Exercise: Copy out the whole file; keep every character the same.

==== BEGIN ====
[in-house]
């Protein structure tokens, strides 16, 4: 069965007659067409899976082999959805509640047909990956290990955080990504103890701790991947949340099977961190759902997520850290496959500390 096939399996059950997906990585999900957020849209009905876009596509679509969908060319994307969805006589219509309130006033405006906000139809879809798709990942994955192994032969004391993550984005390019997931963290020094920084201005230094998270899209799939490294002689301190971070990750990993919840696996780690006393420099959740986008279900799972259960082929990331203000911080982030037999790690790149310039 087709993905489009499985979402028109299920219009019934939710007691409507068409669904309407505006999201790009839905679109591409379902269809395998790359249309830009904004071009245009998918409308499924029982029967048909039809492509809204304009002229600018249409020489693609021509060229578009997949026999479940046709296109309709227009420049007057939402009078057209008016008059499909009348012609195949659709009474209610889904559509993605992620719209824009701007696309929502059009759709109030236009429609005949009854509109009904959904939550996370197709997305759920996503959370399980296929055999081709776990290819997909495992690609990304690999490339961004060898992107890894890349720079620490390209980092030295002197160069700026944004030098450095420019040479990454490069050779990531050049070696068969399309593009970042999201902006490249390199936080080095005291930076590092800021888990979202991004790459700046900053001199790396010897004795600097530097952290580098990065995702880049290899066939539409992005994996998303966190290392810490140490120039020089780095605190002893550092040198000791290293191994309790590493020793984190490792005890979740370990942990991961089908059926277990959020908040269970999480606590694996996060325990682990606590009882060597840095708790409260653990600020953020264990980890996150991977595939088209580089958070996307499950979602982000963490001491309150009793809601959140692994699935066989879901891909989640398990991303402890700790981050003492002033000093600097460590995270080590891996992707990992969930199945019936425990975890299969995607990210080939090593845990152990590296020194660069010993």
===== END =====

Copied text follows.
[in-house]
């Protein structure tokens, strides 16, 4: 069965007659067409899976082999959805509640047909990956290990955080990504103890701790991947949340099977961190759902997520850290496959500390 096939399996059950997906990585999900957020849209009905876009596509679509969908060319994307969805006589219509309130006033405006906000139809879809798709990942994955192994032969004391993550984005390019997931963290020094920084201005230094998270899209799939490294002689301190971070990750990993919840696996780690006393420099959740986008279900799972259960082929990331203000911080982030037999790690790149310039 087709993905489009499985979402028109299920219009019934939710007691409507068409669904309407505006999201790009839905679109591409379902269809395998790359249309830009904004071009245009998918409308499924029982029967048909039809492509809204304009002229600018249409020489693609021509060229578009997949026999479940046709296109309709227009420049007057939402009078057209008016008059499909009348012609195949659709009474209610889904559509993605992620719209824009701007696309929502059009759709109030236009429609005949009854509109009904959904939550996370197709997305759920996503959370399980296929055999081709776990290819997909495992690609990304690999490339961004060898992107890894890349720079620490390209980092030295002197160069700026944004030098450095420019040479990454490069050779990531050049070696068969399309593009970042999201902006490249390199936080080095005291930076590092800021888990979202991004790459700046900053001199790396010897004795600097530097952290580098990065995702880049290899066939539409992005994996998303966190290392810490140490120039020089780095605190002893550092040198000791290293191994309790590493020793984190490792005890979740370990942990991961089908059926277990959020908040269970999480606590694996996060325990682990606590009882060597840095708790409260653990600020953020264990980890996150991977595939088209580089958070996307499950979602982000963490001491309150009793809601959140692994699935066989879901891909989640398990991303402890700790981050003492002033000093600097460590995270080590891996992707990992969930199945019936425990975890299969995607990210080939090593845990152990590296020194660069010993």